Monday, 16 November 2015

A Jamboree Bag of Stuff

Had a slow walk around the new patch at lunchtime. In fact I went beyond the patch, and encroached on West Bexington turf. I was drawn there by a very distant gang of gulls on the beach, and when I reached them I found I was level with West Bexington Mere - a seasonal body of shallow water that lies just behind the beach. There were gulls on that too. Thankfully they were all dross, so I'll do my best to henceforth pretend it doesn't exist. There's no legit way to include it in the Cogden patch.

The sea was dead as dead can be, but it did give me Lesser Black-backed Gull for my patch list. Inland I added Raven, Jackdaw, Green Woodpecker and Bullfinch, and my tally now stands at a very modest 35. Slow going, eh? Still, you never know. I walked over a mile of shingle today, and I might easily have found a Snow Bunting or something...

Hmm, this is a good sign. That last sentence is just the kind of platitude with which the patch birder combats serial patch mediocrity. I think I must be settling in for the long haul...

On a different note, the 2W Caspian Gull which I enjoyed on the Axe this Saturday followed closely on the heels of a similarly aged bird at Broadsands in Torbay three days earlier. Were they one and the same? If there are good enough photos you can frequently draw a confident conclusion one way or the other. Well, in this case there are, as you can see from THIS post on Devon Birds, and THIS post on Stevie's blog. I squidged the birds into a collage, and this is what it looks like...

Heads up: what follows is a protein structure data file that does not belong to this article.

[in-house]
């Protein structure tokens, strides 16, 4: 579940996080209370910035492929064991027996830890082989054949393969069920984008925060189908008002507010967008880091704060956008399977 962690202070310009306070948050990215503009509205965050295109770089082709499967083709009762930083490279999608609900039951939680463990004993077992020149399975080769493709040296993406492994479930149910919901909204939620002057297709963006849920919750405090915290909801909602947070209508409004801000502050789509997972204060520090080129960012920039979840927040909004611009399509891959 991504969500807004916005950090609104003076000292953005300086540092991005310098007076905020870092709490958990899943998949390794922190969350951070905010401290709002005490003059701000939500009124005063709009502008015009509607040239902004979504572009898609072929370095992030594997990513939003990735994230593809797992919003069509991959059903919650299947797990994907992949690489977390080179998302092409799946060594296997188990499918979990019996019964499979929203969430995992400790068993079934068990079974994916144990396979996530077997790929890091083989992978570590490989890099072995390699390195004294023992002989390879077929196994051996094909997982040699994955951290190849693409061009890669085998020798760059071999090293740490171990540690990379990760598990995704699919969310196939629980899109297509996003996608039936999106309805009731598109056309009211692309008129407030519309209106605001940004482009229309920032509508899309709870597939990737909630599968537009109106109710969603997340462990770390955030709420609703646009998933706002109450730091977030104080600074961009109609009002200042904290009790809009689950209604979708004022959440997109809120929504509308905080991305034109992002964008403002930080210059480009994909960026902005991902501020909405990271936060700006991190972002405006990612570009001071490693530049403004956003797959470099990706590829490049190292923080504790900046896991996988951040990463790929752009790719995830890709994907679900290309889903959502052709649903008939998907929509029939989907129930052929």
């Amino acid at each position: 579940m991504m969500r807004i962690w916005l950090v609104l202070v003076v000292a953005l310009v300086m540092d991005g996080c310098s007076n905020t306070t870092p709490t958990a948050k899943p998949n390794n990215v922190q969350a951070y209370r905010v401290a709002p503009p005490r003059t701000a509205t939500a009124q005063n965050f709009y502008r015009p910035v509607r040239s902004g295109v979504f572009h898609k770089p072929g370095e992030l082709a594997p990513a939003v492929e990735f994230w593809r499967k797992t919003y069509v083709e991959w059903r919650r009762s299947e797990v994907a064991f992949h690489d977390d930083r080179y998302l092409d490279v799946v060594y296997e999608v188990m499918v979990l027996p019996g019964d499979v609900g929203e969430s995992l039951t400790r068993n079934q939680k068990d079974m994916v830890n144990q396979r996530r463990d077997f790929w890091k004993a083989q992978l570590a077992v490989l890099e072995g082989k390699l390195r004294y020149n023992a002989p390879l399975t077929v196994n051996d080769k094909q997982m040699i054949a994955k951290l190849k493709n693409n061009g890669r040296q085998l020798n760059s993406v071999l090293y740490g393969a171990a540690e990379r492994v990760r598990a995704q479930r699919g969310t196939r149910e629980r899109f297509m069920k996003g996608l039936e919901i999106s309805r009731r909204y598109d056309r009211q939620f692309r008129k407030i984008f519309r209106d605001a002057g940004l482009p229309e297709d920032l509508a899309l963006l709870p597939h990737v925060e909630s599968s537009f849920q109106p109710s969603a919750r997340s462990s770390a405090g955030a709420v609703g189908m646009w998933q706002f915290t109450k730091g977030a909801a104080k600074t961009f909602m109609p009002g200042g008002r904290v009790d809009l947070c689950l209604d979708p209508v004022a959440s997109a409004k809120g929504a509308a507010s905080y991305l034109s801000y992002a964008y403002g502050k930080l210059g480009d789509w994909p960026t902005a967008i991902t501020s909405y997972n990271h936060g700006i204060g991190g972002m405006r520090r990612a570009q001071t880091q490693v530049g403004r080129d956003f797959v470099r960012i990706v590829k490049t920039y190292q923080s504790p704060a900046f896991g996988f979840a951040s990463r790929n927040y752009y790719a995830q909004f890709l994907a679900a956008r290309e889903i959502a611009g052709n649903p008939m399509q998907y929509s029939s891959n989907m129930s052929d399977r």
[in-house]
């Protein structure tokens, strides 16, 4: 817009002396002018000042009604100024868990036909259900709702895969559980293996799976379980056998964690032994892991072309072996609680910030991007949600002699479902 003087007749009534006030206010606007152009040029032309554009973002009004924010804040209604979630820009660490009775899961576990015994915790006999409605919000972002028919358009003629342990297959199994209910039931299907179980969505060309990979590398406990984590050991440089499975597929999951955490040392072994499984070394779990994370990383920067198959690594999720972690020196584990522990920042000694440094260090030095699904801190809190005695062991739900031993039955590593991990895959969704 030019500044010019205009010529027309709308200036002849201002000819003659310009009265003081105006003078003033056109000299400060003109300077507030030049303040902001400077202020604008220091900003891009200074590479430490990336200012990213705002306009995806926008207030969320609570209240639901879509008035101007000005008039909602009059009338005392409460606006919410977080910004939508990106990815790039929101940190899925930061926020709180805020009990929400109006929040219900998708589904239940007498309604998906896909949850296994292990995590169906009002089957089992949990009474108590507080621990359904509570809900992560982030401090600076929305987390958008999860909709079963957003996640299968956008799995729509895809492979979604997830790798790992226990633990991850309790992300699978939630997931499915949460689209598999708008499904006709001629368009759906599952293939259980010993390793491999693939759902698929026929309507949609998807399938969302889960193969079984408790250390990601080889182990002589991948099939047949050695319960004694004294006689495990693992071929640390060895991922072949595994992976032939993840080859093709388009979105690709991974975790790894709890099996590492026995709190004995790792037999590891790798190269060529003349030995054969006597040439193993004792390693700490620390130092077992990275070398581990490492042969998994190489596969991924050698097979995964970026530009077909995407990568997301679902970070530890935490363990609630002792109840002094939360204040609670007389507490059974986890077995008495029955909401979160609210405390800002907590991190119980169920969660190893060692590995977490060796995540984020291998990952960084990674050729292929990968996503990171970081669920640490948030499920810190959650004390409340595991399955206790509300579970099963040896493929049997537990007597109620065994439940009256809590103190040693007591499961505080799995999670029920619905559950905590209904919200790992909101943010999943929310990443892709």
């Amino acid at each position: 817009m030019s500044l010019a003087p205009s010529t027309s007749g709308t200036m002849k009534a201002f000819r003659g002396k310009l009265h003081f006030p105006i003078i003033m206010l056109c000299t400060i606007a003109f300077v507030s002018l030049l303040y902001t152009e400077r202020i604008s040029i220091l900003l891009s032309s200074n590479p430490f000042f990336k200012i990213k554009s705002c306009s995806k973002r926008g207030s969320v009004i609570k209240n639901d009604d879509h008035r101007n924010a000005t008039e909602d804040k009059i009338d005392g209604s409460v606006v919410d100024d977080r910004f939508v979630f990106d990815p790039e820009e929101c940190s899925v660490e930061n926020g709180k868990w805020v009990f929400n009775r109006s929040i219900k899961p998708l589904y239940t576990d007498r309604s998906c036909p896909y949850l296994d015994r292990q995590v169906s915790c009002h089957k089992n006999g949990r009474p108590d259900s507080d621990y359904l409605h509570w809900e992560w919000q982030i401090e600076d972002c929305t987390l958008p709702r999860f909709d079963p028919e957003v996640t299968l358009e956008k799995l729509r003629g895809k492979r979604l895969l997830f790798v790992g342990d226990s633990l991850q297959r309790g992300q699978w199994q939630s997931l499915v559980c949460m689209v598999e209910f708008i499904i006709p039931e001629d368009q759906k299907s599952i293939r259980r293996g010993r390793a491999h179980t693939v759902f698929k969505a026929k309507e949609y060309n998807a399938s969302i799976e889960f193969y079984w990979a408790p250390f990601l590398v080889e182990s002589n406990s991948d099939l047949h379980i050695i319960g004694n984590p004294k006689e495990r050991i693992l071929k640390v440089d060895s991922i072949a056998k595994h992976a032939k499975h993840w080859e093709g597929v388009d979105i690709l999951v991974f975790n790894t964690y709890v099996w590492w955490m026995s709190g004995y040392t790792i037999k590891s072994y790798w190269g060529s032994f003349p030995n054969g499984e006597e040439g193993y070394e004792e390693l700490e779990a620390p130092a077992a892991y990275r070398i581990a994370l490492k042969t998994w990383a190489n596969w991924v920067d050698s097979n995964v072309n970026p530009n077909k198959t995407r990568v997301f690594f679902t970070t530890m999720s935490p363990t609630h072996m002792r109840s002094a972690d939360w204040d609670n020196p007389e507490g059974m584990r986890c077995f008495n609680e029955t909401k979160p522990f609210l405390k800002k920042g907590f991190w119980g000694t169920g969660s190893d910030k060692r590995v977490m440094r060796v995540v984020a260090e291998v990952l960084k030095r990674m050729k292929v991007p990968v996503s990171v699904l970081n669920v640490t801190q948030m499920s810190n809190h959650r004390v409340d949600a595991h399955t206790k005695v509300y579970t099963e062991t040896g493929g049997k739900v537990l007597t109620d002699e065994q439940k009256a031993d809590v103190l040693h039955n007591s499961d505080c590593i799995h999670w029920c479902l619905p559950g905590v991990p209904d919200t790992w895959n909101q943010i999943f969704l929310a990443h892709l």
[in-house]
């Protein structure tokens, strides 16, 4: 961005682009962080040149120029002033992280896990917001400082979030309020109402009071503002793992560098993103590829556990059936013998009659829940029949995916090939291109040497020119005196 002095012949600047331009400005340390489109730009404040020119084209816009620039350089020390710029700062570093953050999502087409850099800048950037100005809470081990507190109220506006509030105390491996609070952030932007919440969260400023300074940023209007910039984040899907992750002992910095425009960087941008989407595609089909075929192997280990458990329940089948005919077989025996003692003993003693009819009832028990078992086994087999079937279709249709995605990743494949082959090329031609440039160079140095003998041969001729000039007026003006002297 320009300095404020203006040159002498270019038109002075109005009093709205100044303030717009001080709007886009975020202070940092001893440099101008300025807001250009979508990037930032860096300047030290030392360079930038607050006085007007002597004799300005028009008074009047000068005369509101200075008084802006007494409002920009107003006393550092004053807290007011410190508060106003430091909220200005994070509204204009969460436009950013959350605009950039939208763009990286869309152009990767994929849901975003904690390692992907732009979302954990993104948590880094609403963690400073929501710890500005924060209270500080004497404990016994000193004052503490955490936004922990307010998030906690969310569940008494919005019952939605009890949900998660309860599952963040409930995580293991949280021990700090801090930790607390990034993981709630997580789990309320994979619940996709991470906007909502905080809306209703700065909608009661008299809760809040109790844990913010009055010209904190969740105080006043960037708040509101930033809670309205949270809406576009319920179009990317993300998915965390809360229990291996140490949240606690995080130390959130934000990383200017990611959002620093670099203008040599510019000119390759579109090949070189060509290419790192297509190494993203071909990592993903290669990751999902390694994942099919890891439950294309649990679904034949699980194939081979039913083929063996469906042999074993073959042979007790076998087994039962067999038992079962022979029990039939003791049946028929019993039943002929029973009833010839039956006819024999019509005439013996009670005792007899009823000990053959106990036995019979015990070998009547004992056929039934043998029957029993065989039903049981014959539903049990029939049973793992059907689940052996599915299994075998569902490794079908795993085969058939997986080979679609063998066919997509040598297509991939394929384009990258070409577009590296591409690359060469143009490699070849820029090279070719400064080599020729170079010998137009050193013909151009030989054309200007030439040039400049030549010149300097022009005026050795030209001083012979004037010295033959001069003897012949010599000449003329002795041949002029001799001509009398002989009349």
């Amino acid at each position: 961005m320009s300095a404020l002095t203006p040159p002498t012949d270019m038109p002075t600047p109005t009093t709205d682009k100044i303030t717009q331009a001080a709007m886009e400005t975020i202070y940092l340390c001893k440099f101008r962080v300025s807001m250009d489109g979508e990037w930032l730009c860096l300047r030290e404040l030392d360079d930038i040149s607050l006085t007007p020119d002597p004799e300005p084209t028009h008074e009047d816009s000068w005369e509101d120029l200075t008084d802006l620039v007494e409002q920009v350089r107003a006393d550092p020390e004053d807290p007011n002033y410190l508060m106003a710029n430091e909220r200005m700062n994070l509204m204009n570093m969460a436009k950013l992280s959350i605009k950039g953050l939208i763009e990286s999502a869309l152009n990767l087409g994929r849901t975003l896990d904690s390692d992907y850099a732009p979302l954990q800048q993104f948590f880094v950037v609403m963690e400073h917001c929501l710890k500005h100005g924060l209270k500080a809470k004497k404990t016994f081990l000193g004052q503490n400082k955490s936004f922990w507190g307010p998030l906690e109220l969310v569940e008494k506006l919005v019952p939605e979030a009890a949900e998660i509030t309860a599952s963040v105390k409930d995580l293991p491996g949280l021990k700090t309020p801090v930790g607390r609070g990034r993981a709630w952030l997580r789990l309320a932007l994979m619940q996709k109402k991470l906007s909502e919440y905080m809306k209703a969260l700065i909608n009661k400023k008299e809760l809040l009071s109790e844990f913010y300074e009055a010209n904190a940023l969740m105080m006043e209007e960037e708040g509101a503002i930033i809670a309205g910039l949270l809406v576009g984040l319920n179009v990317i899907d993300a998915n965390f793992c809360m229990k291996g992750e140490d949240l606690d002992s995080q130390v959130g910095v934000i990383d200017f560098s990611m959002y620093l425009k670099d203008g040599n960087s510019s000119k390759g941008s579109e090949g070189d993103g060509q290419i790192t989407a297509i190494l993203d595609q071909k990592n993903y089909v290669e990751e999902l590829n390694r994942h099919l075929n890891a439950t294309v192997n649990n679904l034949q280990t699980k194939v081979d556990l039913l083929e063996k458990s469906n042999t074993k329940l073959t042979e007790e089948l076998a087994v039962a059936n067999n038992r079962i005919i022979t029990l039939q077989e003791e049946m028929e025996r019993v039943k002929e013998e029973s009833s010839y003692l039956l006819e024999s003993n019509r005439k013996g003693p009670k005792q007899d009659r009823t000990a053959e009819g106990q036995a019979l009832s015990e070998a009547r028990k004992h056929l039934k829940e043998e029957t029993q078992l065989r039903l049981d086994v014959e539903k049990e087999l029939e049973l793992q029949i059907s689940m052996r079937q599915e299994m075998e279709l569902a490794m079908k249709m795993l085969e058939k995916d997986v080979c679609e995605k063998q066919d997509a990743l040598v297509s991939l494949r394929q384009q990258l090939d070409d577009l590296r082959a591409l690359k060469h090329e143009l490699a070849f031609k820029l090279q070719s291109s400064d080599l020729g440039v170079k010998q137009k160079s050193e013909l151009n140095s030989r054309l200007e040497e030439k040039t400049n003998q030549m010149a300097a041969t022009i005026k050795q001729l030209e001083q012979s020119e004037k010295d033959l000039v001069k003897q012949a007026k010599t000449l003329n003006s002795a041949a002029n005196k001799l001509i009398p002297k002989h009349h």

For me it was convincing enough that the bills are absolutely identical in every nuance, but there are helpful plumage details also. The two offset white edges on display among the coverts for example - one greater covert and one median, as marked by the little yellow arrows. A careful look reveals more similarities too, despite the fact that the feathers are lying somewhat differently in each pose. (Photos: Top, Mike Langman; bottom, Ian McLean.)

So, the same bird I reckon. In 2011 we had a December Casp on the Axe which had also been on Portland back in October. This was proven by comparing photos. And another which turned up in Feb 2012 reappeared several weeks later. Again, photos confirmed it was the same individual. I find this very interesting because it suggests that even though Caspian Gull records are on the increase in this part of the country, it is definitely still a rare bird. Observers are surely getting better at picking them out, but it's not necessarily a case of an actual influx of birds...and I wonder how many 'sight only' records might well tie in with other Devon/Dorset birds reported within the same season.

Finally, one of the reasons I do like Twitter is that occasionally something pops up in my feed which gives me a nice lift. In the face of the really dark stuff that's happening right now, this little video cheered me up no end at breakfast time today...


  1. Spot on Gavin I see Steve has come to the same conclusion too with the much better photos available now.

    Love your take on the Scilly birding today and especially the two dated photos!

    1. Thanks Mike. Ian's photo made all the difference. Re Scilly, visiting in October these days is quite an eye-opener; joking aside, the average age has got to be well over 60!